But did you know that janitors can also spread infection through cross-contamination, if there aren’t proper cleaning protocols in place?

According to Infection Control Today (2019),

“Cross-contamination is defined as the spread of germs from one surface or object to another and frequently occurs when performing janitorial tasks.”

Robert Shor, Infection Control Today, 2019

Infection Control Today describes several possible causes of janitorial cross-contamination, which include mop heads, towels, and gloves. While it is known that these sources are associated with the spread of infection, there is one which is often overlooked: the gloves worn by the janitor. While cleaning many different rooms, and even different buildings, the janitor usually keeps the same gloves for the duration of the cleaning. When changing rooms and buildings, he is spreading the bacteria that are on his gloves.

Infection Control Today suggests the following protocol for janitors’ use of gloves:

  • Don gloves before performing cleaning tasks (use gloves that are appropriate for the task being performed).
  • Change gloves in the following situations:
    • When they become soiled, torn or punctured
    • After cleaning areas with high concentrations of germs (restrooms)
    • When going from building to building or floor to floor
    • After cleaning each classroom (room), restrooms, kitchen areas
  • Avoid contaminating your hands when removing gloves by following CDC guidelines.
  • Wash hands and/or use hand sanitizers after janitorial tasks are completed.

Janitors play a very important role when it comes to keeping establishments sanitary and safe. That is why it is crucial to develop protocols to ensure the highest quality of cleaning.

Source: Infection Control Today, Vol. 23, No. 3, March 2019

How often should I clean this or that?

I develop maintenance program for my clients and the question that comes up most often is:
“How often should I clean this or that?”

clean

How often should I clean this?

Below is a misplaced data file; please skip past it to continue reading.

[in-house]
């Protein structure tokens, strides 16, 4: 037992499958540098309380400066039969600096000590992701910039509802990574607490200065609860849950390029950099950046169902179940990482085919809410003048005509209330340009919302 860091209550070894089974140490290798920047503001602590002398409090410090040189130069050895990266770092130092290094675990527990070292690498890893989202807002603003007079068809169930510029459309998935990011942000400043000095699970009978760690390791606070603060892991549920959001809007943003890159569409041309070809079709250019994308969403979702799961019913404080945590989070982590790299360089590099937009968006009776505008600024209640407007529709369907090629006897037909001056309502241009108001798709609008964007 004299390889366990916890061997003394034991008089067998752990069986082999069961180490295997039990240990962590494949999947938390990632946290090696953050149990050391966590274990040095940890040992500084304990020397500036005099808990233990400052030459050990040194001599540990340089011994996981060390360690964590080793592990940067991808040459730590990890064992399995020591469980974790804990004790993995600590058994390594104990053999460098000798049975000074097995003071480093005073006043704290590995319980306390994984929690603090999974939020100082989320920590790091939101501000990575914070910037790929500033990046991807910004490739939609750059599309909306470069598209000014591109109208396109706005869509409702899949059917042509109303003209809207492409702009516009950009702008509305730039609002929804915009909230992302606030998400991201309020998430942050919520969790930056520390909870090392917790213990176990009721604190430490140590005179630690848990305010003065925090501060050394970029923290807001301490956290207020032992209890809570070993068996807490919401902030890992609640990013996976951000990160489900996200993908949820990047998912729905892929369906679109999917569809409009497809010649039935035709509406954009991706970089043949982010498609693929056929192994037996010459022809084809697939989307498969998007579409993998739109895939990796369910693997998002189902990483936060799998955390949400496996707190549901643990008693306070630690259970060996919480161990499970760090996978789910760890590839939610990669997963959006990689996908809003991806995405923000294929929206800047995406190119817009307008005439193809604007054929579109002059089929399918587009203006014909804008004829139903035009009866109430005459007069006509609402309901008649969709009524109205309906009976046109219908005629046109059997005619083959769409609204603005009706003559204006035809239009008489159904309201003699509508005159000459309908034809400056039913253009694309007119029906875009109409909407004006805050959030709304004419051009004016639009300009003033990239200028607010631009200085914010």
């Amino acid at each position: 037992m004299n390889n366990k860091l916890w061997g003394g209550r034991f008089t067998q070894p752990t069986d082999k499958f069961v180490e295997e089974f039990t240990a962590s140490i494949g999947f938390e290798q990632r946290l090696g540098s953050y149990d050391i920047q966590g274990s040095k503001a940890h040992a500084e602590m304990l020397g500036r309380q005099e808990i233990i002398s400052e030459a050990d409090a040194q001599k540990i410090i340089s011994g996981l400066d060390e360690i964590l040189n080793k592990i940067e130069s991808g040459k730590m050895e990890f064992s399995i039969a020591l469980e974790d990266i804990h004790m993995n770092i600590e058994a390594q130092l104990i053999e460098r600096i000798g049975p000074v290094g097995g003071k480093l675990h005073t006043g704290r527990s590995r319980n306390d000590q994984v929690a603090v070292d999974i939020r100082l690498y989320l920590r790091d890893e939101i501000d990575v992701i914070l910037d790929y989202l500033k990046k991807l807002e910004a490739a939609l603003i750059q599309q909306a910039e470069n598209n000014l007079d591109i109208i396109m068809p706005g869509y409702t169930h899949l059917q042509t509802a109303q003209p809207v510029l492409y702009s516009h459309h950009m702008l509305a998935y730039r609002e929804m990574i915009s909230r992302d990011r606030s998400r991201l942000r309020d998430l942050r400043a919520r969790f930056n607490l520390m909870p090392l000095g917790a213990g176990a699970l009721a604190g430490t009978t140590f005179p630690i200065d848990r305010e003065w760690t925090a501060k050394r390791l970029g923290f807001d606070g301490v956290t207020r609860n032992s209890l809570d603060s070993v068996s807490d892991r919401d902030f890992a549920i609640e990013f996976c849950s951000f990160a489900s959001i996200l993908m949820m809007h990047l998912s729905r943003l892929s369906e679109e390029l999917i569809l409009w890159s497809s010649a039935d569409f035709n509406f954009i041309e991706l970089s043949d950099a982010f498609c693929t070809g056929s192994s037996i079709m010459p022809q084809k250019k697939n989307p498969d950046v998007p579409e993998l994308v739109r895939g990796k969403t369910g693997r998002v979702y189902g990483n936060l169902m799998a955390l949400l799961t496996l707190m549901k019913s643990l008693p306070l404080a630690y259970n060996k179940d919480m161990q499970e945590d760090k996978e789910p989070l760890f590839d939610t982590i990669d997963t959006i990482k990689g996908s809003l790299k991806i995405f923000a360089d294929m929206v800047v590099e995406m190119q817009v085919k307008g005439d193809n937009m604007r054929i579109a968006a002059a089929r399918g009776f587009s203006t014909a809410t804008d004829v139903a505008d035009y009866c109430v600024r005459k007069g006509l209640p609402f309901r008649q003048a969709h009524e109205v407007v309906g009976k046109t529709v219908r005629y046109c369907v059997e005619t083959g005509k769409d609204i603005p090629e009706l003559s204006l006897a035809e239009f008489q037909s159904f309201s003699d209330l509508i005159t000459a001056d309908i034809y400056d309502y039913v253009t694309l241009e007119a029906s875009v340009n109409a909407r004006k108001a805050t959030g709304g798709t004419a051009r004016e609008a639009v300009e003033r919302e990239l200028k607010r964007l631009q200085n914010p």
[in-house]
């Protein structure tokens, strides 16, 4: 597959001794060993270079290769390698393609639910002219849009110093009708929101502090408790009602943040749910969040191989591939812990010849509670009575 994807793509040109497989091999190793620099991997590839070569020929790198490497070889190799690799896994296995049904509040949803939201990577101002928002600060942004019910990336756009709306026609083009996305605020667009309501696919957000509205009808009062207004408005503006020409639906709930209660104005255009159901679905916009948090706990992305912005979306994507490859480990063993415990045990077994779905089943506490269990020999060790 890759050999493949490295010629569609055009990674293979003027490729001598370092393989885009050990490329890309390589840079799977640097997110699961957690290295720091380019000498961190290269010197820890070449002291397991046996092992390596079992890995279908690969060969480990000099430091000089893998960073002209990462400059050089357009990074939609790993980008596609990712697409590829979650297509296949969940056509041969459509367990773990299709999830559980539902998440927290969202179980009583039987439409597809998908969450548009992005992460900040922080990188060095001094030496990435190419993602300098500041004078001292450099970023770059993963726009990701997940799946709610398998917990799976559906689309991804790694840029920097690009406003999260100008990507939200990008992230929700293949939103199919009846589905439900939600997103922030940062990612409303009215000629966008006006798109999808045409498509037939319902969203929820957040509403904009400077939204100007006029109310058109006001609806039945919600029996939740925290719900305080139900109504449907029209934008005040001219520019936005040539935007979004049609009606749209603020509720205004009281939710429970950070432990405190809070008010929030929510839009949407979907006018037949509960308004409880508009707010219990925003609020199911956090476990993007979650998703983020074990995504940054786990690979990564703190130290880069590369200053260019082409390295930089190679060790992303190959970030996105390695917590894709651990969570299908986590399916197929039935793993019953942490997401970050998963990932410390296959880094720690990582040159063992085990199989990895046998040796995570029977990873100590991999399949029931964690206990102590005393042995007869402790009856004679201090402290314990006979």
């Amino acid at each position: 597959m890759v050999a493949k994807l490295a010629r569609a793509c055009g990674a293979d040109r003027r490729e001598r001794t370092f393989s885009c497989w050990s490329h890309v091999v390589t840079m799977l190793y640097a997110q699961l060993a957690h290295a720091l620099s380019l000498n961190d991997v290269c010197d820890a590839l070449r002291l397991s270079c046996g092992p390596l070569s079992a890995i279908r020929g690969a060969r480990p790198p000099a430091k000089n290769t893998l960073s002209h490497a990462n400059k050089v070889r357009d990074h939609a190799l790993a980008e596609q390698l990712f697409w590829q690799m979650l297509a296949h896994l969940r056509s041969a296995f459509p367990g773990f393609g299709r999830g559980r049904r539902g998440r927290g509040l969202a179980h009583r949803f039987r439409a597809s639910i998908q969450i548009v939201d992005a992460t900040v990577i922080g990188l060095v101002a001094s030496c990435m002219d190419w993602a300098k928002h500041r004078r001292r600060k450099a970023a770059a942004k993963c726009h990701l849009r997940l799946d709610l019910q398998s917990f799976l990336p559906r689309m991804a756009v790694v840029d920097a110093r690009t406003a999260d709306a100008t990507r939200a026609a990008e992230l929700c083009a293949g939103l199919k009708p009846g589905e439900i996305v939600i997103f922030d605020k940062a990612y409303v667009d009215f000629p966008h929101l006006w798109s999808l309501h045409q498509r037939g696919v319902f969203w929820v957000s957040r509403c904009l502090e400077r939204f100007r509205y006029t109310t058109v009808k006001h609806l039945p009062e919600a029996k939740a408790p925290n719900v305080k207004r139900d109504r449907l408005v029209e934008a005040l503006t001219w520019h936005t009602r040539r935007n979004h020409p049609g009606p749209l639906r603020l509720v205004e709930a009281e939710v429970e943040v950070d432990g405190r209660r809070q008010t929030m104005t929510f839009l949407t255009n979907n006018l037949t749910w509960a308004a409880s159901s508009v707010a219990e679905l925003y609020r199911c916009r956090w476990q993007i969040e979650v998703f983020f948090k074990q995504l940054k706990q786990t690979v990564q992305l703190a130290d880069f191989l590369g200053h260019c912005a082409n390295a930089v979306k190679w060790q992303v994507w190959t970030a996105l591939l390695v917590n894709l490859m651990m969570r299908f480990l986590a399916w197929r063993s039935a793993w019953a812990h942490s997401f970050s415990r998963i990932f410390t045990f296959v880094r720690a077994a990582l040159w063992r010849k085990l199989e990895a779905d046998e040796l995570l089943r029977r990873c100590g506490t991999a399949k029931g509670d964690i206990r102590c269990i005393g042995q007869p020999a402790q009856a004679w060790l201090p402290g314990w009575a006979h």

Here is a non-exhaustive list of 16 surfaces to clean regularly at home.

Item Frequency Tips
1. Cellular phone

Daily Wipe with a microfiber glass cloth to remove any greasy substances and germs
2. Kitchen Counter

Daily Use a mild all purpose cleaner. When using a disinfectant cleaner, rinse the surface.
3. Dishwasher

Monthly Use specially designed capsules or a little bit of baking soda and vinegar and the trick is done.
4. Refrigerator

Quarterly To avoid the appearance of mold and other undesirable contents, empty and clean the shelves and containers.
5. Kitchen floor

Weekly Use a broom after each meal and a good damp mopping every week.
6. Carpets

Weekly Vacuuming carpets every week will even reduce allergies. Remove the dog and the baby before to do so!
7. Furniture

Monthly Vacuum furniture and fabrics every month and steam clean annually
8. Remote control or joystick

Weekly Remove the batteries, clean the remote control surface by rubbing the buttons and gaps.
9. Ceiling fans

Quarterly With an all purpose cleaner, wipe the blades. Do not forget to turn off the fan!
10. Window blinds

Quarterly Dust and clean batten by batten with soapy water and a soft cloth.
11. Toilet

Daily Brush daily and thoroughly clean once a week.
12. Towels

After some use After the shower or the bath, hang to dry and use a few times (3 or 4 times), then machine wash. Note: If you have teenagers, this thing may not work!
13. Shower curtain

Monthly Spray a bathroom cleaner to remove residual accumulated soaps and limescale.
14. Bed linen

Weekly Wash in warm water to remove bacteria and mites. Avoid eating in your bed!
15. Mattress

Biannual Vacuum the mattress twice a year to remove dead skin cells and mites.
16. Air filter

Monthly Changing air filters every month or as recommended by the manufacturer contributes to a healthy environment.

We have the tools to clean

At Lalema, we serve a large industrial and institutional clientele with an online catalog of more than 18000 products ! Come and have a look!

www.lalema.com

 

Source :

inspired from http://www.webmd.com/a-to-z-guides/ss/slideshow-how-often-clean-this.

Photos are owned by me or from various talended photographs via unsplash.com